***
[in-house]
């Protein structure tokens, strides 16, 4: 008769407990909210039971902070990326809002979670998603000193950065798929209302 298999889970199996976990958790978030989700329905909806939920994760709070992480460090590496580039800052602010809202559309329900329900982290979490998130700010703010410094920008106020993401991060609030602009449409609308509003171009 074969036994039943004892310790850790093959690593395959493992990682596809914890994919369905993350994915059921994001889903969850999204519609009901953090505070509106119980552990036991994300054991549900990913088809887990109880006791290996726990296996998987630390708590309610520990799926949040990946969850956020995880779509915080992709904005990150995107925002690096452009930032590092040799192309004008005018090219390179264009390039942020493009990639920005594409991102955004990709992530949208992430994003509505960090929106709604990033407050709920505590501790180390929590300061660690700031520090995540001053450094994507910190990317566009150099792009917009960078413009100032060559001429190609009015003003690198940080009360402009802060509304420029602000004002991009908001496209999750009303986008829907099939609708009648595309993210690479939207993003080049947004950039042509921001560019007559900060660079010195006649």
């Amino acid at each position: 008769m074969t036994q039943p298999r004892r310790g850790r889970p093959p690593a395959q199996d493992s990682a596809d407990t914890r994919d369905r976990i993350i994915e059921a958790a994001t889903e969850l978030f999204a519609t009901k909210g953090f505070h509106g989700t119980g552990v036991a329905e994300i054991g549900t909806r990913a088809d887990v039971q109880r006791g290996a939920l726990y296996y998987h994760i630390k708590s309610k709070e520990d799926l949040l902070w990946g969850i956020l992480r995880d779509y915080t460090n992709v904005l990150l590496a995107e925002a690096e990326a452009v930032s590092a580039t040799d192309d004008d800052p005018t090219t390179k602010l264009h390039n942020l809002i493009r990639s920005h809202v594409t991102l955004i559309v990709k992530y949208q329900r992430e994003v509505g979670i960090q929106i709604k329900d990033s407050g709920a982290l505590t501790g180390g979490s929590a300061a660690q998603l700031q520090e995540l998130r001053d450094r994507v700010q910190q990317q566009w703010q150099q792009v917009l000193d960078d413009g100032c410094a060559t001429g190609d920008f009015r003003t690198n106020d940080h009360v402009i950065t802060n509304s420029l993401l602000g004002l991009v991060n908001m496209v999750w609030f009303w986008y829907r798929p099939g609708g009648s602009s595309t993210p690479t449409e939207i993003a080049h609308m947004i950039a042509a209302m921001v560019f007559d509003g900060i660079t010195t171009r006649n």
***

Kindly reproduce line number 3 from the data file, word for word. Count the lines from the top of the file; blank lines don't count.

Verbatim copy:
């Amino acid at each position: 008769m074969t036994q039943p298999r004892r310790g850790r889970p093959p690593a395959q199996d493992s990682a596809d407990t914890r994919d369905r976990i993350i994915e059921a958790a994001t889903e969850l978030f999204a519609t009901k909210g953090f505070h509106g989700t119980g552990v036991a329905e994300i054991g549900t909806r990913a088809d887990v039971q109880r006791g290996a939920l726990y296996y998987h994760i630390k708590s309610k709070e520990d799926l949040l902070w990946g969850i956020l992480r995880d779509y915080t460090n992709v904005l990150l590496a995107e925002a690096e990326a452009v930032s590092a580039t040799d192309d004008d800052p005018t090219t390179k602010l264009h390039n942020l809002i493009r990639s920005h809202v594409t991102l955004i559309v990709k992530y949208q329900r992430e994003v509505g979670i960090q929106i709604k329900d990033s407050g709920a982290l505590t501790g180390g979490s929590a300061a660690q998603l700031q520090e995540l998130r001053d450094r994507v700010q910190q990317q566009w703010q150099q792009v917009l000193d960078d413009g100032c410094a060559t001429g190609d920008f009015r003003t690198n106020d940080h009360v402009i950065t802060n509304s420029l993401l602000g004002l991009v991060n908001m496209v999750w609030f009303w986008y829907r798929p099939g609708g009648s602009s595309t993210p690479t449409e939207i993003a080049h609308m947004i950039a042509a209302m921001v560019f007559d509003g900060i660079t010195t171009r006649n």